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EXCLUSIVE: Smart-health wearables leaving users vulnerable to ‘significant’ data leaks

Potentially millions of people who use smart-health wearable devices are having their personal information exposed, security company Aries Security has revealed.

In an exclusive interview, Aries Security Chief Executive Brian Markus told Techly that he and his team have discovered a potentially huge concern with the highly popular fitness devices: using an exploit, they were able to pull personal health data, usernames, passwords and other information from hundreds of internet users during the annual 2014 DEF CON hackers conference.

Those hundreds were just users within range of Markus and crew’s hardware – meaning anyone with an unsecured device is potentially at risk under the right (or wrong) circumstances.

“I don’t know how many makes and models they have, or which makes and models are affected, but we saw several hundred users exposed since we started looking last night,” he said. “Say health company number one with a bracelet, band or health monitor, if they sell several million of them, it could be several million.”

Though one particular brand of health device has particularly egregious security flaws, Mr Markus said his team saw vulnerabilities in multiple devices and brands.

“We actually just discovered today how bad it really was,” he said.

The team at Aries is attempting to contact the company, though Mr Markus admits they’ve struggled as they don’t have an “inside connection”.

Techly won’t reveal the main type of device at fault in the interests of security.

The chief executive said it wasn’t just attendees of the DEF CON conference whose data was sucked up from the ether – he could also access info from casino patrons’ devices as they roamed the Vegas strip.

Markus said the vulnerability was a sign of what happens when the medical industry – which is far more regulated – runs behind the faster-paced, less-regulated consumer health industry.

“It’s not an HMO (Health Maintenance Organisation), a PPM (Physician Practice Management) or a doctor that is giving these things to internet users,” he said. “It’s an individual consumer buying it from the store, so there’s really no regulations to say you can’t expose your own data like that.

“It’s contradictory because hospitals have to protect themselves and their customers from having their information exposed, but meanwhile, people are walking around with these devices strapped to them… beaming out all their personal information because they bought it in a store. They’re exposing themselves unknowingly.”

Techly has reached out to all the major companies with health devices, including Nike (Fuel Band), Fitbit, and Jawbone (UP, UP24) to find out:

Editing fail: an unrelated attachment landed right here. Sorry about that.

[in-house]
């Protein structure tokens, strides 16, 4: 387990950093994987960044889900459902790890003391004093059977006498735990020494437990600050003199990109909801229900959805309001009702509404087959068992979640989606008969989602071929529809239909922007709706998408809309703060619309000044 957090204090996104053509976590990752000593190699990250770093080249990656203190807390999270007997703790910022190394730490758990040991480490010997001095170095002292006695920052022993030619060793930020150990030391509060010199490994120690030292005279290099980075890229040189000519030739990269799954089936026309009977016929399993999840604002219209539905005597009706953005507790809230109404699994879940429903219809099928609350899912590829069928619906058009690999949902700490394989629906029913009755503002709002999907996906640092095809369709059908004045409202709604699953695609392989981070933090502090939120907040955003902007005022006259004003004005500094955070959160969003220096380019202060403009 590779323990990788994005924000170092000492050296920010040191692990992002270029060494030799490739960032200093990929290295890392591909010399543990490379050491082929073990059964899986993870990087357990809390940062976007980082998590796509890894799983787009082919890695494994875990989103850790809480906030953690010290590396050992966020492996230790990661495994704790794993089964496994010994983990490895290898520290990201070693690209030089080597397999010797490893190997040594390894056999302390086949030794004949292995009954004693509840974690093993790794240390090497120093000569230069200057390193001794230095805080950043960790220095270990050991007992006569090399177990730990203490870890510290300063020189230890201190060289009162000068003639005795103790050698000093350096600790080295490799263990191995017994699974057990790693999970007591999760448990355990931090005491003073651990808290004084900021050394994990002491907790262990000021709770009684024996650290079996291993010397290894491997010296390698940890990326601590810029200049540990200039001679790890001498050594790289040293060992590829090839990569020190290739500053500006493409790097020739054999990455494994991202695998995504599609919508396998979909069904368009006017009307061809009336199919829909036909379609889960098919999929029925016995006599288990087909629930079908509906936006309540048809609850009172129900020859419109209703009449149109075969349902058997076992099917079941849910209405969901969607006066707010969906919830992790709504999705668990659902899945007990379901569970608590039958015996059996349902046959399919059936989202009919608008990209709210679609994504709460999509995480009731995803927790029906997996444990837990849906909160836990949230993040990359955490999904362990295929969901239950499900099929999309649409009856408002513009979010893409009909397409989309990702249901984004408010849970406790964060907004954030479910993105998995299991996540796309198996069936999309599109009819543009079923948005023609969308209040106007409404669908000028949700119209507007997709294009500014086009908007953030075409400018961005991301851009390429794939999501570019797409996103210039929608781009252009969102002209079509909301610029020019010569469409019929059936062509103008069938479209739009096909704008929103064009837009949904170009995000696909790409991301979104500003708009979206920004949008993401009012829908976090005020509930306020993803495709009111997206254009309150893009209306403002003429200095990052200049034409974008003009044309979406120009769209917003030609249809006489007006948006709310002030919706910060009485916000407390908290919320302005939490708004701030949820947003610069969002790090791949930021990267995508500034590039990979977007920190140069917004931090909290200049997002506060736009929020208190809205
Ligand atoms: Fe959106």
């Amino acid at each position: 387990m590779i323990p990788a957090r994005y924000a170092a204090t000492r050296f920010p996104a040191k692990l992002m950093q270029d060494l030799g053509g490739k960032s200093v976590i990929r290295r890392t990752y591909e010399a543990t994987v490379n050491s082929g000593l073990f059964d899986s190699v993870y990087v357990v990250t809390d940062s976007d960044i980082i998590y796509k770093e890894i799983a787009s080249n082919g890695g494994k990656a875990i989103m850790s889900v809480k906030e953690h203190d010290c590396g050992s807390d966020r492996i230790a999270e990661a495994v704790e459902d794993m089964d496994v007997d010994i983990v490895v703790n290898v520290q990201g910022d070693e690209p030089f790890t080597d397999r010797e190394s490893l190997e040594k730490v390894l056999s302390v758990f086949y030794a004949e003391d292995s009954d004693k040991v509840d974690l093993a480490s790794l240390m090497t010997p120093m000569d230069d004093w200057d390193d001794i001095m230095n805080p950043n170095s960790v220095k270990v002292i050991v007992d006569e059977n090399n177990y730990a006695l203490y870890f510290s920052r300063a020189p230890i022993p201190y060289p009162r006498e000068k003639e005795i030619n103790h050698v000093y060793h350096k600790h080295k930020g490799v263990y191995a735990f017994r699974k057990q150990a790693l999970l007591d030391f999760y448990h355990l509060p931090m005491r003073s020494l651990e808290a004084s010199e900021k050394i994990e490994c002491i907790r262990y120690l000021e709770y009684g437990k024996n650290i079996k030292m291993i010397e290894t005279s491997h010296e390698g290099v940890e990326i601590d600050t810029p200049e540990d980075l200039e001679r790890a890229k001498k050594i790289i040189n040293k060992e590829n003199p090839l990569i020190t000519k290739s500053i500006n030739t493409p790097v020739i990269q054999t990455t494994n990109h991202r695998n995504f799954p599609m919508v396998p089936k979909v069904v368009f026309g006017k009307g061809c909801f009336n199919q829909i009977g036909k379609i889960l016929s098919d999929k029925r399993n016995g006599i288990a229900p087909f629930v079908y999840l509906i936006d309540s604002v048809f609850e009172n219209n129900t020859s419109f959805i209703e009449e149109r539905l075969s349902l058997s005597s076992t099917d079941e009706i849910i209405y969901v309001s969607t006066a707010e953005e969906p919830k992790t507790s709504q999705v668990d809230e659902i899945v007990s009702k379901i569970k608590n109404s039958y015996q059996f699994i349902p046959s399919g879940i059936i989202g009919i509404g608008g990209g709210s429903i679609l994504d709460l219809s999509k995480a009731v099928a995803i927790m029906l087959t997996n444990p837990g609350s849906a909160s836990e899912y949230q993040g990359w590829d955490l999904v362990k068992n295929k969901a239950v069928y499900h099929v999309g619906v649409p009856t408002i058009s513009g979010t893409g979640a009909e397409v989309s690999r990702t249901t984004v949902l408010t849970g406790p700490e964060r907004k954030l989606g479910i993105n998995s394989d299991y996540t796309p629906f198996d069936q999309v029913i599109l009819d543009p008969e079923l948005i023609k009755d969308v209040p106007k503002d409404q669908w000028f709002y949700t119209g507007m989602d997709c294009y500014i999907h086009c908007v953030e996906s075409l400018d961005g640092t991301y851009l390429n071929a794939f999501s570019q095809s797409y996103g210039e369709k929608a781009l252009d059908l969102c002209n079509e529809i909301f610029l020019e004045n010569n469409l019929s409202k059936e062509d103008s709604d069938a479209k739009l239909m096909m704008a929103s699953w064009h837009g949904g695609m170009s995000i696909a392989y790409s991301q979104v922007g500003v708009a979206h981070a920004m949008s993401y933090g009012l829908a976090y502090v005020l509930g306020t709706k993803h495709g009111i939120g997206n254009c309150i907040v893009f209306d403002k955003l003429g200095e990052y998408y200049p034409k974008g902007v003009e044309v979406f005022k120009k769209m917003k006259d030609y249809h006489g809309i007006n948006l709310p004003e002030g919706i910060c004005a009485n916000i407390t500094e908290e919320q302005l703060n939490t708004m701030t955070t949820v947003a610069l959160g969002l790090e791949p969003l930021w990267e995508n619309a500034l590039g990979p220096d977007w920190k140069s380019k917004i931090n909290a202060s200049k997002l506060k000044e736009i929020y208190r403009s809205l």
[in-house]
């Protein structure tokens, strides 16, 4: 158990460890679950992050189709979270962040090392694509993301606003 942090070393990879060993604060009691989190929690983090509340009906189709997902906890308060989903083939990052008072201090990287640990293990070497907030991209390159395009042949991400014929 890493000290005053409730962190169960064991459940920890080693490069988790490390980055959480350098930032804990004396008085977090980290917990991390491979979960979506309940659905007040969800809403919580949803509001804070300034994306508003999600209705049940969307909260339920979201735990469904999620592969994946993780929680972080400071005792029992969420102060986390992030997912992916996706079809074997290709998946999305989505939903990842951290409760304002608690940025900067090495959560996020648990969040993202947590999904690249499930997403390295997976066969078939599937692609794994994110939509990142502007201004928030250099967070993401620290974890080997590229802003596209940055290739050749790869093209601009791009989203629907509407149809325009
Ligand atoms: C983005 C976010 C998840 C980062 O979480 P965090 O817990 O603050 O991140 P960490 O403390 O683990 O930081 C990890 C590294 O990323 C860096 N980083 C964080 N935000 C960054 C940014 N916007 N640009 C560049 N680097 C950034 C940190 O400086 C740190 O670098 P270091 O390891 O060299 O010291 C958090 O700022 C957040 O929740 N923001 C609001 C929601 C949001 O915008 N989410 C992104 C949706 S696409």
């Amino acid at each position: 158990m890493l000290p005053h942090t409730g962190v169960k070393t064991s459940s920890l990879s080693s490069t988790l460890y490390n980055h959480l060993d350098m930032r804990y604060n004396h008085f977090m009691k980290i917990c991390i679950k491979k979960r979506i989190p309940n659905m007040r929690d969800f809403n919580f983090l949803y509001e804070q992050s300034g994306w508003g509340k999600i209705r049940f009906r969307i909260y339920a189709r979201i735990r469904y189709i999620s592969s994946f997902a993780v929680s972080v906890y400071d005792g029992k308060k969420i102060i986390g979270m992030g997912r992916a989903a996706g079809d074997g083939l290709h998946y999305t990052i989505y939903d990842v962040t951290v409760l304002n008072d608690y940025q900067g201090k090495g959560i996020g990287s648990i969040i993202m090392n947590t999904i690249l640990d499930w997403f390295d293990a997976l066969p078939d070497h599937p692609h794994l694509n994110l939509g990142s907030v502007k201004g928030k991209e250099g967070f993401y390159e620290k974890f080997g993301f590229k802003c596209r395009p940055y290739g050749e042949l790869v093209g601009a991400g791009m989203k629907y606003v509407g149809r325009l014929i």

1. which of them encrypt their communications between their proprietary systems, retail devices, and the devices consumers use to connect to their wearables (think smartphones and PCs), and
  2. for the ones that do not encrypt their communications, whether they plan to.

The flaw highlights the urgency of compulsory encryption for health devices – and really any hardware that needs to communicate with multiple devices to be effective.

UPDATE: Contrary to previous assumptions, I have heard back from FitBit definitively that
it encrypts “the hardware and the devices they communicate with”.

Fitbit previously issued this statement below, which seemed a little vague, so we went back to the company for clarification:

The company told Techly that it uses a combination of vague but “technical and administrative security controls to maintain the security of the users data”.

“First and foremost, Fitbit doesn’t sell any data that could identify the user,” the spokesperson said. “We only share data about the user when it is necessary to provide our services, when the data is de-identified and aggregated, or when the user directs us to share it.”

UPDATE: A Jawbone spokesperson said the company “takes security extremely seriously” by providing secure connections without utilising any wireless functionality.

“The company provides two versions of the UP Band, one connects through the audio interface on the phone, providing a secure connection without utilising any wireless functionality,” the spokesperson said.

“The second – the UP24 band – provides a wireless connection using BTLE, and we have put in place additional security mechanisms to provide a secure wireless connection. In addition, our phone-to-band wireless protocols have been independently audited by a third party security firm.”

UPDATE: A Google spokesperson refused to be drawn on whether it encrypts Google Fit communications but said “as with any product at Google, we’re focused on the privacy and security of our users’ information.”

Consumer health brands aren’t the only offenders, the chief executive said. Two of four major anti-virus companies still don’t encrypt their updates as they push them through to consumer devices. For a link to that story, click here.

» Read all of Techly’s exclusive DEFCON 22 hacks series:
How to hack a Macbook using just a USB
Anti-virus companies potentially leaking customer data ‘for years’

About the author

Claire Porter is an award-winning journalist. Previously the tech editor of news.com.au, Claire has had her work published in some of Australia’s biggest websites and newspapers.

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